The Head of the Nail
Daisy Taylor was the town vamp. Not that she was pretty. But sirens were all but non?existent in the town. Perhaps she was forced to it by circumstances. She was quite dark, with little brushy patches of hair squatting over . her head. These were held down by shingle?nails often. No one knows whether she did this for artistic effect or for lack of hair?pins, but there they were shining in the little patches of hair when she got all dressed for the afternoon and came up to Clarke's store to see if there was any mail for her.
It was seldom that anyone wrote to Daisy, but she knew that the men of the town would be assembled there by five o'clock, and some one could usually be induced to buy her some soda?water or peanuts.
Daisy flirted with married men. There were only two single men in town. Lum Boger, who was engaged to the assistant schoolteacher, and Hiram Lester, who had been off to school at Tuskegee and wouldn't look at a person like Daisy. In addition to other drawbacks, she was pigeon-toed and her petticoat was always showing so perhaps he was justified. There was nothing else to do except flirt with married men.
This went on for a long time. First one wife then another complained of her, or drove her from the preserves by threat.
But the affair with Crooms was the most prolonged and serious. He was even known to have bought her a pair of shoes.
Mrs. Laura Crooms was a meek little woman who took all of her troubles crying, and talked a great deal of leaving things in the hands of God.
The affair came to a head one night in orange picking time. Crooms was over at Oneido picking oranges. Many fruit pickers move from one town to the other during the season.
The town was collected at the store?postoffice as is customary on Saturday nights. The town has had its bath and with its week's pay in pocket fares forth to be merry. The men tell stories and treat the ladies to soda?water, peanuts and peppermint candy. Daisy was trying to get treats, but the porch was cold to her that night.
"Ah don't keer if you don't treat me. What's a dirty M nickel?" She flung this at Walter Thomas. "The everloving Mister Crooms will gimme anything atall Ah wants."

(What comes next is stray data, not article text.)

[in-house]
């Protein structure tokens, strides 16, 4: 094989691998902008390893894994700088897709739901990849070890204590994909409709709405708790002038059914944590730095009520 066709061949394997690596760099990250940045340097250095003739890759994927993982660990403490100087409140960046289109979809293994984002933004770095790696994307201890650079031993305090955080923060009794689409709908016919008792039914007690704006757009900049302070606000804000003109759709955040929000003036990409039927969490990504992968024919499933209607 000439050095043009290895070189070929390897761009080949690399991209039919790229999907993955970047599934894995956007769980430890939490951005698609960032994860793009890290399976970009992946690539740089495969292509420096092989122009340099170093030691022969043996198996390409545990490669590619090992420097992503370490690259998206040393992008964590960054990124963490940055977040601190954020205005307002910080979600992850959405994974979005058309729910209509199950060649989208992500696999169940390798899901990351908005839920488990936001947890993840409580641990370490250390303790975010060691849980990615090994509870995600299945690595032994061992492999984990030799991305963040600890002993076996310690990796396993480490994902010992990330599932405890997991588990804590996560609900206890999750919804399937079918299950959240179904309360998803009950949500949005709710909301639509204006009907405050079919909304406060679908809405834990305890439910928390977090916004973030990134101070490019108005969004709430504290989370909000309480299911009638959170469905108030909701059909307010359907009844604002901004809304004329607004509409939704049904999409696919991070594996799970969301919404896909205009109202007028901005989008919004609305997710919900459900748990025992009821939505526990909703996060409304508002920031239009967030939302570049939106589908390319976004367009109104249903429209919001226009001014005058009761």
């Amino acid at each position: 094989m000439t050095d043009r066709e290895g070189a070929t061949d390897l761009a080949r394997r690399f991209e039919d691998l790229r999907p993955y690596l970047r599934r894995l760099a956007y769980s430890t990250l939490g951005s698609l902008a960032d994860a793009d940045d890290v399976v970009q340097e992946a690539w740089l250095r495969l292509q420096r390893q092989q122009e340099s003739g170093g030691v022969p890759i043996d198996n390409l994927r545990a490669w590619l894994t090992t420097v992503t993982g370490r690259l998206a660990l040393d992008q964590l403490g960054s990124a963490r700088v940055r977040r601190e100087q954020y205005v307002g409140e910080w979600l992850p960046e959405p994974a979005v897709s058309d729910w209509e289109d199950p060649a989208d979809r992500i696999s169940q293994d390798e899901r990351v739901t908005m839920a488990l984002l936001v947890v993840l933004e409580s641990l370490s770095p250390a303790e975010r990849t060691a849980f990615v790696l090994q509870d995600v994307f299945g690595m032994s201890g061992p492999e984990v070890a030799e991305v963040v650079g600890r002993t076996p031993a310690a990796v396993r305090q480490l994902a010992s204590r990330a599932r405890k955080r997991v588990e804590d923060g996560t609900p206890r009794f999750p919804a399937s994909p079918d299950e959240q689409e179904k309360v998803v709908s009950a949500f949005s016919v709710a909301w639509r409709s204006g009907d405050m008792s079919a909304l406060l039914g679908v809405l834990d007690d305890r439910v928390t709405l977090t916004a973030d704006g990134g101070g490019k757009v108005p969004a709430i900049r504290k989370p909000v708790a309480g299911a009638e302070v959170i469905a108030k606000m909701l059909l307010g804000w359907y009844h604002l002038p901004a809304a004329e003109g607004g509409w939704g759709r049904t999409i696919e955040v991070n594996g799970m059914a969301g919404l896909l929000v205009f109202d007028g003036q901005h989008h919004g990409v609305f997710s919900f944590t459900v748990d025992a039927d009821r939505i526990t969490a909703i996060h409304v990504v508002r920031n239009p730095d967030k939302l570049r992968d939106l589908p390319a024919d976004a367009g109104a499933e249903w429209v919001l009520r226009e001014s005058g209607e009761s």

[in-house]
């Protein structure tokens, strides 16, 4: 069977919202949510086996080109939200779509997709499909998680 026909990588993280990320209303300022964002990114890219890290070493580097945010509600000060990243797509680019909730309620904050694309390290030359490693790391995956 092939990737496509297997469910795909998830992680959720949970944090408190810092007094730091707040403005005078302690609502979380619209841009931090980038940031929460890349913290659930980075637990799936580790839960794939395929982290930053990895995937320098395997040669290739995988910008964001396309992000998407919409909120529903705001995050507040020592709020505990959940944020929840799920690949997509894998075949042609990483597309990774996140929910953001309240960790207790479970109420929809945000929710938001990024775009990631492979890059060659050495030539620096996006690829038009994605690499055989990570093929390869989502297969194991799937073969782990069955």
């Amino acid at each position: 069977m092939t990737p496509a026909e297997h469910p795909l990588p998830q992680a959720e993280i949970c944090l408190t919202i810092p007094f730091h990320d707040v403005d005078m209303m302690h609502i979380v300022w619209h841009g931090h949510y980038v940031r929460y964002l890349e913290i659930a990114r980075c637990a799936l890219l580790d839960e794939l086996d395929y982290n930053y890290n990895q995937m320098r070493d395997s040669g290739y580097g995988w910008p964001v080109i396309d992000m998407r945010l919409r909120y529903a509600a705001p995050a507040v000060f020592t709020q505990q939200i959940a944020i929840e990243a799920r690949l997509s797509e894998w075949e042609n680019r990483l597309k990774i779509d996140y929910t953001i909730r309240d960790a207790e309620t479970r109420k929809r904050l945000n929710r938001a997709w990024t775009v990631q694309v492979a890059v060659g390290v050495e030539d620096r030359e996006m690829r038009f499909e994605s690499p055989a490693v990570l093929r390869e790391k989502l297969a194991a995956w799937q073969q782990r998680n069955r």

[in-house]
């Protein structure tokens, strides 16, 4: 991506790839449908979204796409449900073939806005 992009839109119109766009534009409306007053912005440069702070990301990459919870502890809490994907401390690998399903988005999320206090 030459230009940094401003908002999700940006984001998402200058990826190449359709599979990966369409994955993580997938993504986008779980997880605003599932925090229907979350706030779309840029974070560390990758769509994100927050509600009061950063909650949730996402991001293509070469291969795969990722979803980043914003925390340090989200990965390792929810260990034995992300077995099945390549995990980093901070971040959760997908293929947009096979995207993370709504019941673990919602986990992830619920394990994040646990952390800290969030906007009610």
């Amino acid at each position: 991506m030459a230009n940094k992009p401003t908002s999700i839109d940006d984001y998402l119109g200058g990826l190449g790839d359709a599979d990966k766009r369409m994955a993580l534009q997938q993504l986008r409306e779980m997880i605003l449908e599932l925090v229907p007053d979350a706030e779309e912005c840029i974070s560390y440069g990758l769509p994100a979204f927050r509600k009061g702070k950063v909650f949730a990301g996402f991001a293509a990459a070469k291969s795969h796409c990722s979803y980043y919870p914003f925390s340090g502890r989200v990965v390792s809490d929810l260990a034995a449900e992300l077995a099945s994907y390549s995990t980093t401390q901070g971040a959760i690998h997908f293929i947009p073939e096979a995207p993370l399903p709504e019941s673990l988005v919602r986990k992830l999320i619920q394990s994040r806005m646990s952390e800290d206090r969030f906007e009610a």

"You better shet up yo' mouf talking 'bout Albert Crooms. Heah his wife comes right now."
Daisy went akimbo. "Who? Me! Ah don't keer whut Laura Crooms think. If she ain't a heavy hip?ted Marna enough to keep him, she don't need to come crying to me."
She stood making goo-goo eyes as Mrs. Crooms walked upon the porch. Daisy laughed loud, made several references to Albert Crooms, and when she saw the mail?bag come in from Maitland she said, "Ah better go in an' see if Ah ain't got a letter from Oneido."
The more Daisy played the game of getting Mrs. Crooms' goat, the better she liked it. She ran in and out of the store laughing until she could scarcely stand. Some of the people present began to talk to Mrs. Crooms?to egg her on to halt Daisy's boasting, but she was for leaving it all in the hands of God. Walter Thomas kept on after Mrs. Crooms until she stiffened and resolved to fight. Daisy was inside when she came to this resolve and never dreamed anything of the kind could happen. She had gotten hold of an envelope and came laughing and shouting, "Oh, Ah can't stand to see Oneido lose!"
There was a box of ax?handles on display on the porch, propped up against the door jamb. As Daisy stepped upon the porch, Mrs. Crooms leaned the heavy end of one of those handles heavily upon her head. She staggered from the porch to the ground and the tin?Ad Laura, fearful of a counter?attack, struck again and Daisy toppled into the town ditch. There was not enough water in there to do more than muss her up. Every time she tried to rise, down would come that ax?handle again. Laura was fighting a scared fight. With Daisy thoroughly licked, she retired to the store porch and left her fallen enemy in the ditch. None of the men helped
Daisy?even to get out of the ditch. But Elijah Moseley, who was some distance down the street when the trouble began, arrived as the victor was withdrawing. He rushed up and picked Daisy out of the mud and began feeling her head.
"Is she hurt much?" Joe Clarke asked from the doorway.
"I don't know," Elijah answered, "I was just looking to see if Laura had been lucky enough to hit one of those nails on the head and drive it in.
Before a week was up, Daisy moved to Orlando. There in a wider sphere, perhaps, her talents as a vamp were appreciated.